The first woman to graduate from Juilliard with a doctorate, Margaret Leng Tan continues to defy convention as the world’s first toy piano virtuoso.
BY pamela ho
Published on 18 August 2015
BY pamela ho
“Make the story funny, okay? Because I’m very funny. I see myself as an ‘entertainer’ and I don’t see that as denigrating,” says acclaimed pianist and concert toy pianist, Margaret Leng Tan. “I want to be a sit-down comic — that’s my other ambition in life.”
An alumna of Raffles Girls’ School, Tan moved to New York at age 16 to attend The Juilliard School, a performing arts conservatory that counts among its alumni Robin Williams, Christopher Reeve and Kevin Spacey. In 1971, she became the first woman to graduate from Juilliard with a doctorate.
“I was a through-and-through classical pianist. It was only after I left Juilliard and met John Cage that my whole attitude towards music changed,” says the Brooklyn-based musician. “I like to joke about this: I’m the first woman to graduate with a doctorate from Juilliard. And now, I play the toy piano!”
Tan met Cage, an American avant-garde composer and artist, in 1981 and worked with him till his death in 1992. She’s widely regarded as the most convincing interpreter of his works. Her debut performance on the toy piano in 1993 was Cage’s 1948 ‘Suite for Toy Piano’.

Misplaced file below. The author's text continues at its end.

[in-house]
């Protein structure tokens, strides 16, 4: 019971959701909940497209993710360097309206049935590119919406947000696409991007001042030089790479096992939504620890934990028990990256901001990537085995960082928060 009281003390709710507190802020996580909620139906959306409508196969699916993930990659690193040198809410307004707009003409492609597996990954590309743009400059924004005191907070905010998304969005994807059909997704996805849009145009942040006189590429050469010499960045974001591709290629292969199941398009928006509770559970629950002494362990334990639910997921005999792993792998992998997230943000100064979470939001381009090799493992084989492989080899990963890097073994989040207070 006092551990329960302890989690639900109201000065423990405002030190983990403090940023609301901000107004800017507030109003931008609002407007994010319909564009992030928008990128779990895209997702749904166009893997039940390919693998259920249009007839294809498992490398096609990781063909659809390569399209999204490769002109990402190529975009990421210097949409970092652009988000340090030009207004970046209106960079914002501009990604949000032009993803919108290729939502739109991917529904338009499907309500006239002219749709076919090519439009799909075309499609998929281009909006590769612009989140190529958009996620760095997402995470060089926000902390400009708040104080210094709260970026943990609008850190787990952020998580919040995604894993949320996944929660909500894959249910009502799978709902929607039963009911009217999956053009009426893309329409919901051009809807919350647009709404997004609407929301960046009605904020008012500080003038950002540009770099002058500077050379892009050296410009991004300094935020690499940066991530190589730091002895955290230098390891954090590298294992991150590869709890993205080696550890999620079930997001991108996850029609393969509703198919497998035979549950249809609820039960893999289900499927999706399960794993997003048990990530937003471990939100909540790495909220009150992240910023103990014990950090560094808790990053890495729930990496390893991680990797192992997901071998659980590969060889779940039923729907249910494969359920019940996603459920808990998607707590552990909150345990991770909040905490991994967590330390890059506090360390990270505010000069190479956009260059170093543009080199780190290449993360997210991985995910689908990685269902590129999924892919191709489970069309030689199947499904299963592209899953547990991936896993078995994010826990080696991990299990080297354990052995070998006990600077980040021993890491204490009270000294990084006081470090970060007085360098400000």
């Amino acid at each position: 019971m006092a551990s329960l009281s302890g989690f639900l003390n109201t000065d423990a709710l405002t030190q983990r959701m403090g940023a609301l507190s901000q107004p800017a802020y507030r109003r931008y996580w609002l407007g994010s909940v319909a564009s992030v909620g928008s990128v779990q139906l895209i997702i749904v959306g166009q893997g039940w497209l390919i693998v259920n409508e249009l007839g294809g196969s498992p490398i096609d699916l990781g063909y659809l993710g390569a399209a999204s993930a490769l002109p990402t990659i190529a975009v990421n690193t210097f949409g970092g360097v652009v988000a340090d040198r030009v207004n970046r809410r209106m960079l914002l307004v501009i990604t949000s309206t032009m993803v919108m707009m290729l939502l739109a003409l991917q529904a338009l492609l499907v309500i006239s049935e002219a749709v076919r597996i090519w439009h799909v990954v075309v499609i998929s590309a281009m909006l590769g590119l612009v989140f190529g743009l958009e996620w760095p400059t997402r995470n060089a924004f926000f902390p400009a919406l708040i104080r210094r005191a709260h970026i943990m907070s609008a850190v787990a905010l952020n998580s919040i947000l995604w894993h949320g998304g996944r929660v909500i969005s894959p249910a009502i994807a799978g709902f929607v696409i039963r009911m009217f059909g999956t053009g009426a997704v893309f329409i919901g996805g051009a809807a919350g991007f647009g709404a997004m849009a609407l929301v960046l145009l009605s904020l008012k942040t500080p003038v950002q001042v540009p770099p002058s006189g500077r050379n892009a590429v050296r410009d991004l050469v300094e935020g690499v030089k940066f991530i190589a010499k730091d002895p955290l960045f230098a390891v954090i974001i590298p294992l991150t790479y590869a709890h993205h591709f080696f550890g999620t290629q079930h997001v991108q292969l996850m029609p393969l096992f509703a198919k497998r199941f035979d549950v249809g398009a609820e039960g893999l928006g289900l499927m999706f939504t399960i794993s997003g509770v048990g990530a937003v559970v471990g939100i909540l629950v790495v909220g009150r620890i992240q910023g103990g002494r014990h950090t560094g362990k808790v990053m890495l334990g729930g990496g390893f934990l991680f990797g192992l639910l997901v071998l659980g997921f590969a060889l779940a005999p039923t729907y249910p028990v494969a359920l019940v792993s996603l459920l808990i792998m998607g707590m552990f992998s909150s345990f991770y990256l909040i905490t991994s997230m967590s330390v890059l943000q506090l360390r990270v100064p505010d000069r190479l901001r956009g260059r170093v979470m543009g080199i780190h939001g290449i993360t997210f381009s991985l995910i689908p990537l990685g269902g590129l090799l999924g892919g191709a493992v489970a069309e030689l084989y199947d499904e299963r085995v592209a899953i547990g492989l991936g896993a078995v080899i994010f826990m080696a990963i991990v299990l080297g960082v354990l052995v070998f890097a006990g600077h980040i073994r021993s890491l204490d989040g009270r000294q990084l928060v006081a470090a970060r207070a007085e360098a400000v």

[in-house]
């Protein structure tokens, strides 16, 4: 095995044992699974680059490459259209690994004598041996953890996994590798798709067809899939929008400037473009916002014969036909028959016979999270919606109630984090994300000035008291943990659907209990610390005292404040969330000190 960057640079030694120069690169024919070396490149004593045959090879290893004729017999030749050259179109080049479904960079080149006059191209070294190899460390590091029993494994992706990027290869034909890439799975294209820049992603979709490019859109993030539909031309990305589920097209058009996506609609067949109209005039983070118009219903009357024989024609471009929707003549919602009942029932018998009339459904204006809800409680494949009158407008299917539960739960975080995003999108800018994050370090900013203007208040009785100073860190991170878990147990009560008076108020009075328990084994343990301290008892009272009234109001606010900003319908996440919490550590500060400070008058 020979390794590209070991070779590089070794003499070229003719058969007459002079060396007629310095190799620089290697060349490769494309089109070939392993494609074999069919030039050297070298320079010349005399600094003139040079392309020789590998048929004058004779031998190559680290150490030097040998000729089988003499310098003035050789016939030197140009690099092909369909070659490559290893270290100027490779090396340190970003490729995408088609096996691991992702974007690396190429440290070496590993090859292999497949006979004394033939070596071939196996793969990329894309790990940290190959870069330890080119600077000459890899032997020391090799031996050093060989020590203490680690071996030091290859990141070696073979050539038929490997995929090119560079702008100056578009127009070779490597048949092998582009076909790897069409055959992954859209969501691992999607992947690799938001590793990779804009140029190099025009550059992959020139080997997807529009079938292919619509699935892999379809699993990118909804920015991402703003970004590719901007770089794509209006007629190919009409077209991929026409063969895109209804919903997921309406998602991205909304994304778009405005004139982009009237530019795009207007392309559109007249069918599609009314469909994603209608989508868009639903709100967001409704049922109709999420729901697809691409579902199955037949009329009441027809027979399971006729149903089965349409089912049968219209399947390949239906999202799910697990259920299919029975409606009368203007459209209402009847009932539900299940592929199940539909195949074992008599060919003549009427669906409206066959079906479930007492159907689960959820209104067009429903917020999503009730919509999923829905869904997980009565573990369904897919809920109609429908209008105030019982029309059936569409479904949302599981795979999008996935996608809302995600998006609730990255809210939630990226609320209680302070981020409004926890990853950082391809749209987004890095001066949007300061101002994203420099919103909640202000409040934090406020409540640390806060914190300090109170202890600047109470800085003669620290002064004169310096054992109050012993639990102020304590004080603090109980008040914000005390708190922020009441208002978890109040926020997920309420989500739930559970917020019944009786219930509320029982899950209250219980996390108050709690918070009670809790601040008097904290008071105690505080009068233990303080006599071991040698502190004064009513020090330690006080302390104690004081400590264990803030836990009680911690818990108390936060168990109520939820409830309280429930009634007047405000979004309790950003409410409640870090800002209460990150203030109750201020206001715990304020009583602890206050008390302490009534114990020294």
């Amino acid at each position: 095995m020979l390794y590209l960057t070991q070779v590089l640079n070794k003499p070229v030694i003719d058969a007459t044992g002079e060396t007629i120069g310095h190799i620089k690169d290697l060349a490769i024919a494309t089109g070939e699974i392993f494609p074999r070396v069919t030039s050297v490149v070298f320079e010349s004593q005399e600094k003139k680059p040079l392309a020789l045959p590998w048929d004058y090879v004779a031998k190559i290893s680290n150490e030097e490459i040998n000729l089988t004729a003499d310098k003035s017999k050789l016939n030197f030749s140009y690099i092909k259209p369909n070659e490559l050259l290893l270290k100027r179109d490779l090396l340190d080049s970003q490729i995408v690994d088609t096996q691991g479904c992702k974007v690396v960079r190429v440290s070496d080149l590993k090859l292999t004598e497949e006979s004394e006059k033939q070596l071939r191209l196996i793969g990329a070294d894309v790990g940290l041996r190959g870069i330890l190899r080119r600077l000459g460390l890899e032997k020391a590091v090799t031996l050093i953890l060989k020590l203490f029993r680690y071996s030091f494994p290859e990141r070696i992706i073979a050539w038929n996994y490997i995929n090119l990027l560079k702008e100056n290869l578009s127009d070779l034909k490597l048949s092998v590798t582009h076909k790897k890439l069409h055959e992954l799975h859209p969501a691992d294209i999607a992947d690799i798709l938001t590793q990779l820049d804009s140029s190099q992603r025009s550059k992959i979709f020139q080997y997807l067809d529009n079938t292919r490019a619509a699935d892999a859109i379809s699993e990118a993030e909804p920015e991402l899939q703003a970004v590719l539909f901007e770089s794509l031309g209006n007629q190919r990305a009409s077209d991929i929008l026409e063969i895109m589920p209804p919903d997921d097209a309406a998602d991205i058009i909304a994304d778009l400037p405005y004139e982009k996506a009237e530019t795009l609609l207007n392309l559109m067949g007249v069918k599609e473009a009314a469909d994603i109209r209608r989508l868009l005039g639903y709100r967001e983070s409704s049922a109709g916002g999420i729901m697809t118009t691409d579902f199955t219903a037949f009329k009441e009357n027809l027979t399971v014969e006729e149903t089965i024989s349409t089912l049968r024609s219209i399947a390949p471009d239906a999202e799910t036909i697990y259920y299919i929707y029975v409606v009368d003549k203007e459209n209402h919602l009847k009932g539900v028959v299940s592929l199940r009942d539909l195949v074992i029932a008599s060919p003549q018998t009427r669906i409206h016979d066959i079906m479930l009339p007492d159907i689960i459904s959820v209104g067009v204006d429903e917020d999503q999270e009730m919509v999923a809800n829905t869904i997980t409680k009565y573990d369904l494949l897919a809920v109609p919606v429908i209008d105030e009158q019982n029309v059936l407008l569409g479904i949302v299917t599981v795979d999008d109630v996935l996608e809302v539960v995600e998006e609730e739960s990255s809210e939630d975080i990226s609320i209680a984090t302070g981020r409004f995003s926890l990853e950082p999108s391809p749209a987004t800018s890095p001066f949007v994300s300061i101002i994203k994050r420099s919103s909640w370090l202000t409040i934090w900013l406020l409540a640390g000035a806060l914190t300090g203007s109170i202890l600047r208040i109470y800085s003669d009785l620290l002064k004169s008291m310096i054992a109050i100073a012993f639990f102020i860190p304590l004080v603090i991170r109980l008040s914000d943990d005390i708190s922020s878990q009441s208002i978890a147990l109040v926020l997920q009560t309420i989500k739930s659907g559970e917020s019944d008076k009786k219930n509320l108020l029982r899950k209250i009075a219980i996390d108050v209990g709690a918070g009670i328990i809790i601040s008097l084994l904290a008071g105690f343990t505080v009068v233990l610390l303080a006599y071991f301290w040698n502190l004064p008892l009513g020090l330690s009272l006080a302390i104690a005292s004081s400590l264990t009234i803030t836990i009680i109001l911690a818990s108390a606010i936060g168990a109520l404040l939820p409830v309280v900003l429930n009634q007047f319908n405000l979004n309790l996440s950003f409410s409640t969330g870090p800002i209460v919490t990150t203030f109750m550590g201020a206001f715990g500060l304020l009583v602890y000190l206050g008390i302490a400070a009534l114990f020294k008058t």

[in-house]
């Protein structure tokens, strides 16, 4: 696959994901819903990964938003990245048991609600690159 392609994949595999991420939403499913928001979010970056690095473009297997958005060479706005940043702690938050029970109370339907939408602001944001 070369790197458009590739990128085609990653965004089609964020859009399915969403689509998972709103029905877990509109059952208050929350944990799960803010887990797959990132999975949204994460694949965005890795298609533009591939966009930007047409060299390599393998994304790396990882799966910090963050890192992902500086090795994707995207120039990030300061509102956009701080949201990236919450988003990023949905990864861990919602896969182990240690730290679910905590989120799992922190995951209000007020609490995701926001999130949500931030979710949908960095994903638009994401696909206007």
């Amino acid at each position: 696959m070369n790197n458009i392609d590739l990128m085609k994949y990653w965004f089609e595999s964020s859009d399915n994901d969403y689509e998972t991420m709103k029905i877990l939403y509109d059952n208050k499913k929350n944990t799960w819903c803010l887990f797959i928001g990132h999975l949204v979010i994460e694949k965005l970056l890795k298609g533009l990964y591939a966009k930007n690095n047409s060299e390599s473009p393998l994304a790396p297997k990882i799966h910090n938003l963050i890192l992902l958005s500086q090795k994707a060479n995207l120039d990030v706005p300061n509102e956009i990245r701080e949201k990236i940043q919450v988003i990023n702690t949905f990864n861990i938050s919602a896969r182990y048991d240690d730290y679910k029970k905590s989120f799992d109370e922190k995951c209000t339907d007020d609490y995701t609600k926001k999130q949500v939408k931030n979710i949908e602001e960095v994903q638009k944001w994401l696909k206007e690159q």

She fell in love with the instrument and in 1997, released her groundbreaking album, The Art of the Toy Piano. Hailed ‘queen of the toy piano’ by The New York Times, Tan made history by being the first Singaporean musician to perform on Carnegie Hall’s main stage.
At this year’s Singapore International Festival of Arts (SIFA), she will present Cabinet of Curiosities, a SIFA-commissioned programme of music-theatre works in celebration of her 70th birthday. ‘Curios’, a segment written by Chinese-American composer and toy pianist Phyllis Chen, was inspired by a 1920s image of carnival clowns. “It embodies all the complex feelings carnivals conjure up, the element of freakishness. And I’m somewhat of a freak, aren’t I? Playing toy instruments as an adult? I sometimes feel like a one-woman travelling circus.”
Tan will also be playing a toy pipe organ, a 99-cent bird whistle and a 16-piece toy orchestra. “It’s extraordinary what you can do with toys. After all, they’re just one step ahead of junk,” she declares, adding that she considers herself a junk artist in the tradition of John Cage, Pablo Picasso, artist Marcel Duchamp and composer Erik Satie. “Now I’m able to look back and see the trajectory. I know my place and my legacy. And it gives me a wonderful sense of belonging.”
The world premiere of Cabinet of Curiosities is on at SOTA Studio Theatre, 27-29 August, 8pm. Tickets available via Sistic. For more information, visit www.sifa.sg.